They cite two potential effects of a slowdown on recruitment – a counter-cyclical effect on full time enrolment (so there’d be more full time students in a recession because there’s no jobs) and a pro-cyclical effect on part-time enrolment (if there’s no jobs no-one will take the odd half-day to do a course that they could do quicker full time).
These two pieces of information suggest a 0.03 per cent increase in full time enrolment per percentage point decline in growth, and a 0.56 per cent decrease in part time enrolment. So on average they predict a 1 per cent average increase in full time recruitment and an 8 per cent decline in part time enrolment – equivalent to 11,550 less students in total. A similar analysis of international student recruitment suggests a minimum 1.5 per cent reduction in international student recruitment, equivalent to around 14,000 students. These figures, of course, get scaled up on the application of the LE sector model.
You might think that this sounds a little simplistic, and – fair play to LE here – the report is clear that this is a partial estimate of an overall trend. It is very likely some students will choose to defer – either in hope of a better experience starting in 2021, or to deal with more pressing issues at home or in their community.
So there should be big caveats around all these figures – there’s a dive into survey data but nothing conclusive that can be sensibly modelled with. Which was pretty much my conclusion after playing with similar ideas earlier in the week.
These reductions are mapped into the clusters from earlier to offer a sector level estimate – so rather than just taking the numbers of the top of a sector level figure there’s some nuance going on. I’d wonder if you could do a similar exercise weighting by provider – so much of this is a work around for the fact we don’t know anything other than the average income per international student by mode (and level), so the smaller our boxes the better the overall averages would be.
So your total of around 23k first year enrolments down would impact primarily on sector 1 and 2, what we could politely call your most prestigious providers – both in financial terms and raw headcount. This is because of the variation in underlying institutional reliance on institutional fee income, which I’ve plotted in more detail as a dashboard for you here:
Following this through to the impact in net cash inflow from operating activities gets very concerning – we go from most places looking healthy around 10 per cent to a sector average of a deeply worrying 2.9 per cent. Obviously Oxford and Cambridge (cluster 1) distorts this a but we are looking at a shift from a general position of health to a general position of ongoing concern. 36 providers end up with a negative cash inflow position, meaning that a number of renowned providers will be relying on their reserves to get through the year.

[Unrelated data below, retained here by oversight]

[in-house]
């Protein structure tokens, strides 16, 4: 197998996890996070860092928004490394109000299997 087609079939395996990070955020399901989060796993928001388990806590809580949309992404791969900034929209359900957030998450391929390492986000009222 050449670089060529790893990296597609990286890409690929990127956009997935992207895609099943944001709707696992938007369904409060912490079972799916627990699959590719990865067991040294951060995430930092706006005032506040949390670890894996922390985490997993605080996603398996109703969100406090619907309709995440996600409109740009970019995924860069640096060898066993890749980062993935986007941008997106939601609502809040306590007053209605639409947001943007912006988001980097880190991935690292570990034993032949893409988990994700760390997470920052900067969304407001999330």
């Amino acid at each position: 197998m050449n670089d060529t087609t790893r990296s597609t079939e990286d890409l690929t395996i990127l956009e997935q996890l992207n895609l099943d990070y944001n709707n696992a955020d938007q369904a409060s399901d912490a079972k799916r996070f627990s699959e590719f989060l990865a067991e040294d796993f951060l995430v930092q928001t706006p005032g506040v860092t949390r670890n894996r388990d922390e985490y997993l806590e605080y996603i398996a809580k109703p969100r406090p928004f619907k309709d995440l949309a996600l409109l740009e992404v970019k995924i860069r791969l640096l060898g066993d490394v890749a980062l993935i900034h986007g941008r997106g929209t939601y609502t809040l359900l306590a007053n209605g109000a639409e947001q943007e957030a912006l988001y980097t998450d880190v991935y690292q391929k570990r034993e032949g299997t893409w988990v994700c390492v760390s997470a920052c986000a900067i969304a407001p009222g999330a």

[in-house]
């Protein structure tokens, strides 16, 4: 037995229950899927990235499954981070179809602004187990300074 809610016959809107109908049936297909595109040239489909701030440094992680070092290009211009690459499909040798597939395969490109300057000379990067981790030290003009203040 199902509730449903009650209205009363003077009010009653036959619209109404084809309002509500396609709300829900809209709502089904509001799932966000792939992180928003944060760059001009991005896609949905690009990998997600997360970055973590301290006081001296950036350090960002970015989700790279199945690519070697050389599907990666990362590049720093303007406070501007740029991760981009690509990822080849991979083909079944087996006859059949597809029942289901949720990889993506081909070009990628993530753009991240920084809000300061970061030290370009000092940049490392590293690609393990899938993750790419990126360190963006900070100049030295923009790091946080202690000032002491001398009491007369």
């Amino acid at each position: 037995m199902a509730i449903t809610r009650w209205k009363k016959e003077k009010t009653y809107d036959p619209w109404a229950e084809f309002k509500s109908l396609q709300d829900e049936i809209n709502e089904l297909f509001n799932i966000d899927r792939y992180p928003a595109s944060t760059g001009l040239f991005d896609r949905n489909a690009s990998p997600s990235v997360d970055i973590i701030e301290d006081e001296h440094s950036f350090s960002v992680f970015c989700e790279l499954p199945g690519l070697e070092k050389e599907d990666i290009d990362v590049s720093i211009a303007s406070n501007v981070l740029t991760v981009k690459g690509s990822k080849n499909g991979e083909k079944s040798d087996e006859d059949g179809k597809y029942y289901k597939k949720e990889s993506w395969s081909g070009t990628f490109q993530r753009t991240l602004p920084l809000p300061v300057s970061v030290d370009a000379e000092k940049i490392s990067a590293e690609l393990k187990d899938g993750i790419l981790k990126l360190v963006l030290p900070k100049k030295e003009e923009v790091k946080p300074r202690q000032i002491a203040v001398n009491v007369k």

We then follow this through to the wider impact on the economy – which would lose, at a conservative estimate £6.1bn and around 62k jobs (around half of which would be outside of the HE sector).
It is LE’s position that the proposed student number cap (for UK and EU domiciled undergraduates) would be undershot by nearly all providers – meaning that competition for students will be particularly deadly for providers less equipped to compete. Universities in cluster 2 have the greatest loss from falling international numbers, and thus the greatest incentive to recruit more home students (even though this would be unlikely to plug the financial hole).
The report raises the interesting question of a “two-sided” rather than “one-sided” cap – which would offer providers a minimum guaranteed recruitment level. The current one sided design would have a heavy cascading effect:
“In particular, if Cluster 2 institutions take 7,700 prospective students from Cluster 3 institutions (in part to offset losses to Cluster 1 institutions), then Cluster 3 institutions would have the incentive (and potential flexibility) to poach 20,695 students from Cluster 4 institutions. This would essentially more than double the pandemic effect already impacting these institutions.”
I’d hope that this is an unintended consequence – but clearly if you see a bailout as an opportunity to preserve as much of the sector as possible then this effect is unhelpful to say the least.
This is an excellent and timely report – which should give sector leaders, and staff in the DfE and Treasury, much to consider as negotiations over the sector bailout continue. To me it emphasises just how complex and multifaceted sector finances has gotten, and how the risk introduced into recruitment has offered so many problems alongside so few measurable benefits.